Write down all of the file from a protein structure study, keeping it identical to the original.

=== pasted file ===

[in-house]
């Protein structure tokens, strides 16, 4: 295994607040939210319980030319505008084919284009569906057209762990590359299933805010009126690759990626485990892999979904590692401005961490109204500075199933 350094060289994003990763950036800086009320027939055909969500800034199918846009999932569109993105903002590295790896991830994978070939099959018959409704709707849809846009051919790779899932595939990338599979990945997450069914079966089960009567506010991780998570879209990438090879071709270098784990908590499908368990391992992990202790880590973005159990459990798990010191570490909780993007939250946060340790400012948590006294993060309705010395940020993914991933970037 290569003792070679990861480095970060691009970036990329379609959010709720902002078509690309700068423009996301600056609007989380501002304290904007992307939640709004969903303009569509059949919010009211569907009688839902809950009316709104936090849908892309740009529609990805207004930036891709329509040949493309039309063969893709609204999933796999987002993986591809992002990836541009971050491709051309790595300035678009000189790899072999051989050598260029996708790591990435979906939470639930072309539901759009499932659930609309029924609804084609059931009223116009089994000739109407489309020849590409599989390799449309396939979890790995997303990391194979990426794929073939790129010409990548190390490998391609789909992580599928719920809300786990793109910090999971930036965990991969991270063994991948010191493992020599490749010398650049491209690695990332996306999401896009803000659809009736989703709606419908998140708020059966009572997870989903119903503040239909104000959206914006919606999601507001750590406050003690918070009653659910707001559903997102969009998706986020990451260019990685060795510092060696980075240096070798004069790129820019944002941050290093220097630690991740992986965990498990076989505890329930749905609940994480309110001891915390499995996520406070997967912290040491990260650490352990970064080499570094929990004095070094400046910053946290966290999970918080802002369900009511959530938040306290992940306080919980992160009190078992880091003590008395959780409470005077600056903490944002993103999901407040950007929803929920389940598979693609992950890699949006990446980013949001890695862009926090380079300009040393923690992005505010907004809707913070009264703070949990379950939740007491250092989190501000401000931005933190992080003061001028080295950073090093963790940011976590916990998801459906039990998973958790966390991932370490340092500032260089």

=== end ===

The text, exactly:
[in-house]
């Protein structure tokens, strides 16, 4: 295994607040939210319980030319505008084919284009569906057209762990590359299933805010009126690759990626485990892999979904590692401005961490109204500075199933 350094060289994003990763950036800086009320027939055909969500800034199918846009999932569109993105903002590295790896991830994978070939099959018959409704709707849809846009051919790779899932595939990338599979990945997450069914079966089960009567506010991780998570879209990438090879071709270098784990908590499908368990391992992990202790880590973005159990459990798990010191570490909780993007939250946060340790400012948590006294993060309705010395940020993914991933970037 290569003792070679990861480095970060691009970036990329379609959010709720902002078509690309700068423009996301600056609007989380501002304290904007992307939640709004969903303009569509059949919010009211569907009688839902809950009316709104936090849908892309740009529609990805207004930036891709329509040949493309039309063969893709609204999933796999987002993986591809992002990836541009971050491709051309790595300035678009000189790899072999051989050598260029996708790591990435979906939470639930072309539901759009499932659930609309029924609804084609059931009223116009089994000739109407489309020849590409599989390799449309396939979890790995997303990391194979990426794929073939790129010409990548190390490998391609789909992580599928719920809300786990793109910090999971930036965990991969991270063994991948010191493992020599490749010398650049491209690695990332996306999401896009803000659809009736989703709606419908998140708020059966009572997870989903119903503040239909104000959206914006919606999601507001750590406050003690918070009653659910707001559903997102969009998706986020990451260019990685060795510092060696980075240096070798004069790129820019944002941050290093220097630690991740992986965990498990076989505890329930749905609940994480309110001891915390499995996520406070997967912290040491990260650490352990970064080499570094929990004095070094400046910053946290966290999970918080802002369900009511959530938040306290992940306080919980992160009190078992880091003590008395959780409470005077600056903490944002993103999901407040950007929803929920389940598979693609992950890699949006990446980013949001890695862009926090380079300009040393923690992005505010907004809707913070009264703070949990379950939740007491250092989190501000401000931005933190992080003061001028080295950073090093963790940011976590916990998801459906039990998973958790966390991932370490340092500032260089």